Lookup NU author(s): Professor Simi Ali,
Professor John Kirby
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Acute allograft rejection is primarily a consequence of clonal expansion of donor-specific T cells with specificity for donor antigen. Immunosuppression current involves the administration of toxic drugs that limit lymphoproliferation, but this treatment is not antigen-specific and allows opportunistic infection. An ideal strategy would be production of donor-specific T cell tolerance in the presence of an otherwise intact and functional T cell repertoire. Methods to enhance normal apoptotic clearance of activated T cells might contribute to development of this state. This study focuses on manipulation in vitro of Fas-mediated T cell apoptosis and compares two methods to enhance the extent and kinetics for clearance of activated T cells. First, the CD4 coreceptor was cross-linked in the presence and absence of Fas-stimulation. It was found that CD4 cross-linking potently induced apoptosis, even in the absence of Fas stimulation. Resting and activated T cells were susceptible to this treatment, precluding the development of antigen-specific tolerance after T cell activation. In a second system, T cells were treated with two staurosporine analogues, Bisindolylmaleimide (Bis) III and VIII and apoptosis was induced by stimulation of Fas. Resting T cells remained resistant to Fas-mediated apoptosis, but treatment of mitogen or alloantigen-activated cells with either Bis III or VIII caused a synergistic increase in apoptosis. These agents also reduced the period of resistance to Fas-mediated apoptosis after T cell activation, possibly by reducing expression of c-FLIP, allowing early activation of caspase 8 in alloreactive T cells. Development of this strategy might provide a route to the induction specific tolerance after organ transplantation.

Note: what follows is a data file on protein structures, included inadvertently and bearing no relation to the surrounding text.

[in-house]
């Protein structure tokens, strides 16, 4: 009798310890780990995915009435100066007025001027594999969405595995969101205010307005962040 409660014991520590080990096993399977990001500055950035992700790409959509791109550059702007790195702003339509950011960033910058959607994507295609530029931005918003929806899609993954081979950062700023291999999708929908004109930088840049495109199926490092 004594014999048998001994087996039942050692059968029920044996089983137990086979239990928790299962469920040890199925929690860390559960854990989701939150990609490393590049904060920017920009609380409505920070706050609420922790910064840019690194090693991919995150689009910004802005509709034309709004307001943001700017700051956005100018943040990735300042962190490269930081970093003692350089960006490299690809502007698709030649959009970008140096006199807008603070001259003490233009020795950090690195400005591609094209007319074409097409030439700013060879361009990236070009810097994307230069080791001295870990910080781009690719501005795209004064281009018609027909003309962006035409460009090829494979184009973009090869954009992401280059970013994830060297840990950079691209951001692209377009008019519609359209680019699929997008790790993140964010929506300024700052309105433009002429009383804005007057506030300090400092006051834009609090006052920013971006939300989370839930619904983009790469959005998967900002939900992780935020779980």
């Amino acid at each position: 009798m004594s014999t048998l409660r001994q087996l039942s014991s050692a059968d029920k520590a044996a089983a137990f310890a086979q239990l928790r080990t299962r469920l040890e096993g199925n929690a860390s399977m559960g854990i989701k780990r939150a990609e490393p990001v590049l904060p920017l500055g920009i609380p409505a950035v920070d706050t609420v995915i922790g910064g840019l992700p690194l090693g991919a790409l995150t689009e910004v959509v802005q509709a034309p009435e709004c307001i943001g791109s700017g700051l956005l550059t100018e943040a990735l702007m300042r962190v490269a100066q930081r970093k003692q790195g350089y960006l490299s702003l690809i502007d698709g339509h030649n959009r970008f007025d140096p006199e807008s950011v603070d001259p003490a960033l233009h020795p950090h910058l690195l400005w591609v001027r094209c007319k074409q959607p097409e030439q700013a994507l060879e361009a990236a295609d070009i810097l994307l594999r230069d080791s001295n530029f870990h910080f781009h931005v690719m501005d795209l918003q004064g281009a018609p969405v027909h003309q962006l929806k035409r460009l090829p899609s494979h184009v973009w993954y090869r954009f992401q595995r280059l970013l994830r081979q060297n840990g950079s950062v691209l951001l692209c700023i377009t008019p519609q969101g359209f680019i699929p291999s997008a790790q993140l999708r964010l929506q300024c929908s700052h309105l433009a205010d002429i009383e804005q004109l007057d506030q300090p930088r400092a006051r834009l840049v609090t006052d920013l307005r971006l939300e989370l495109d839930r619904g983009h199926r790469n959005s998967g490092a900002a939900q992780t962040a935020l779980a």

Author(s): Kirby JA; Ali S; Carroll HP
Publication type: Article
Publication status: Published
Journal: Clinical and Experimental Immunology
ISSN (print): 0009-9104
ISSN (electronic): 1365-2249
PubMed id: 11737081
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